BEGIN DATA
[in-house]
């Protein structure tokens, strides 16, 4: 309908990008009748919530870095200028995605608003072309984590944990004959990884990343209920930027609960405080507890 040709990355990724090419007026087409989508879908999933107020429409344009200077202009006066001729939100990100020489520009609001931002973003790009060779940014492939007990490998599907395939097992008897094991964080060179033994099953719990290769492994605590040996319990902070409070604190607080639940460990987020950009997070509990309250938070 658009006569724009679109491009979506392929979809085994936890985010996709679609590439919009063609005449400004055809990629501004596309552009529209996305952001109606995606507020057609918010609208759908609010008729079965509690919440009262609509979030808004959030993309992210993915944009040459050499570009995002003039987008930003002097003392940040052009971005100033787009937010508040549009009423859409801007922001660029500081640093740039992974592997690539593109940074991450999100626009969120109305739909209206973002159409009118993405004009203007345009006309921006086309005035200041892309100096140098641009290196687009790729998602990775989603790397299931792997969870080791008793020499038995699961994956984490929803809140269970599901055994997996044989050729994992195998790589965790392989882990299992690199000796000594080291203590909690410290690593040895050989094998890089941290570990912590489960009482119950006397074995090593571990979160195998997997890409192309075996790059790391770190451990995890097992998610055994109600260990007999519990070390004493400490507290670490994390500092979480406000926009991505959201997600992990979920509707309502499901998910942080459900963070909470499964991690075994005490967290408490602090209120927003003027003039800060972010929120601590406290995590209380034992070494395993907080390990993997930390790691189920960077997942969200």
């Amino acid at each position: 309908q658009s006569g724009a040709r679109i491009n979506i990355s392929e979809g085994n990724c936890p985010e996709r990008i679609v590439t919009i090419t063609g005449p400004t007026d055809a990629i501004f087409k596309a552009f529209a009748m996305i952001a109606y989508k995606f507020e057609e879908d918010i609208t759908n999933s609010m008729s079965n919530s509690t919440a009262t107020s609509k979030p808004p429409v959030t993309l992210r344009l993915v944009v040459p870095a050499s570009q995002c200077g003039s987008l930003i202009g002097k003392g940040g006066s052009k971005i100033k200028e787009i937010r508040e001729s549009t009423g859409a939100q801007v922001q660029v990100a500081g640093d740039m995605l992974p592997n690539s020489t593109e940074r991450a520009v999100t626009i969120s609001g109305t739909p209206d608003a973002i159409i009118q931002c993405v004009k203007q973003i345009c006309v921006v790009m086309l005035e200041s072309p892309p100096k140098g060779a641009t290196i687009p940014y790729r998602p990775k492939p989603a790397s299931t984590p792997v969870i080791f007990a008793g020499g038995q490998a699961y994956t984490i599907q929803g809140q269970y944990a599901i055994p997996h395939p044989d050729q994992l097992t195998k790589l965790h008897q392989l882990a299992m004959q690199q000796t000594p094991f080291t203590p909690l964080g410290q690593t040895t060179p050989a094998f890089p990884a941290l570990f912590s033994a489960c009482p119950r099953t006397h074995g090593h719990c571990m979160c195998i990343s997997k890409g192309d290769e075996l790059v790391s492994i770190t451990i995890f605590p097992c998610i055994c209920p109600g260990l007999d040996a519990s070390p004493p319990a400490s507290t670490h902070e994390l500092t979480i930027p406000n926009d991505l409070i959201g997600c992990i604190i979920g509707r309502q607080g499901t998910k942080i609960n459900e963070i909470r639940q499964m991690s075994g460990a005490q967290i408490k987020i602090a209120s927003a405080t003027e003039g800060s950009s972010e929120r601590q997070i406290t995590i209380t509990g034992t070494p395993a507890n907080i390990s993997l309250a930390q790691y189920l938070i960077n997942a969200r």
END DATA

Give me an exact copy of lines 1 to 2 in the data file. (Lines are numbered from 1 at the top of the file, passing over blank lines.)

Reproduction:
[in-house]
């Protein structure tokens, strides 16, 4: 309908990008009748919530870095200028995605608003072309984590944990004959990884990343209920930027609960405080507890 040709990355990724090419007026087409989508879908999933107020429409344009200077202009006066001729939100990100020489520009609001931002973003790009060779940014492939007990490998599907395939097992008897094991964080060179033994099953719990290769492994605590040996319990902070409070604190607080639940460990987020950009997070509990309250938070 658009006569724009679109491009979506392929979809085994936890985010996709679609590439919009063609005449400004055809990629501004596309552009529209996305952001109606995606507020057609918010609208759908609010008729079965509690919440009262609509979030808004959030993309992210993915944009040459050499570009995002003039987008930003002097003392940040052009971005100033787009937010508040549009009423859409801007922001660029500081640093740039992974592997690539593109940074991450999100626009969120109305739909209206973002159409009118993405004009203007345009006309921006086309005035200041892309100096140098641009290196687009790729998602990775989603790397299931792997969870080791008793020499038995699961994956984490929803809140269970599901055994997996044989050729994992195998790589965790392989882990299992690199000796000594080291203590909690410290690593040895050989094998890089941290570990912590489960009482119950006397074995090593571990979160195998997997890409192309075996790059790391770190451990995890097992998610055994109600260990007999519990070390004493400490507290670490994390500092979480406000926009991505959201997600992990979920509707309502499901998910942080459900963070909470499964991690075994005490967290408490602090209120927003003027003039800060972010929120601590406290995590209380034992070494395993907080390990993997930390790691189920960077997942969200």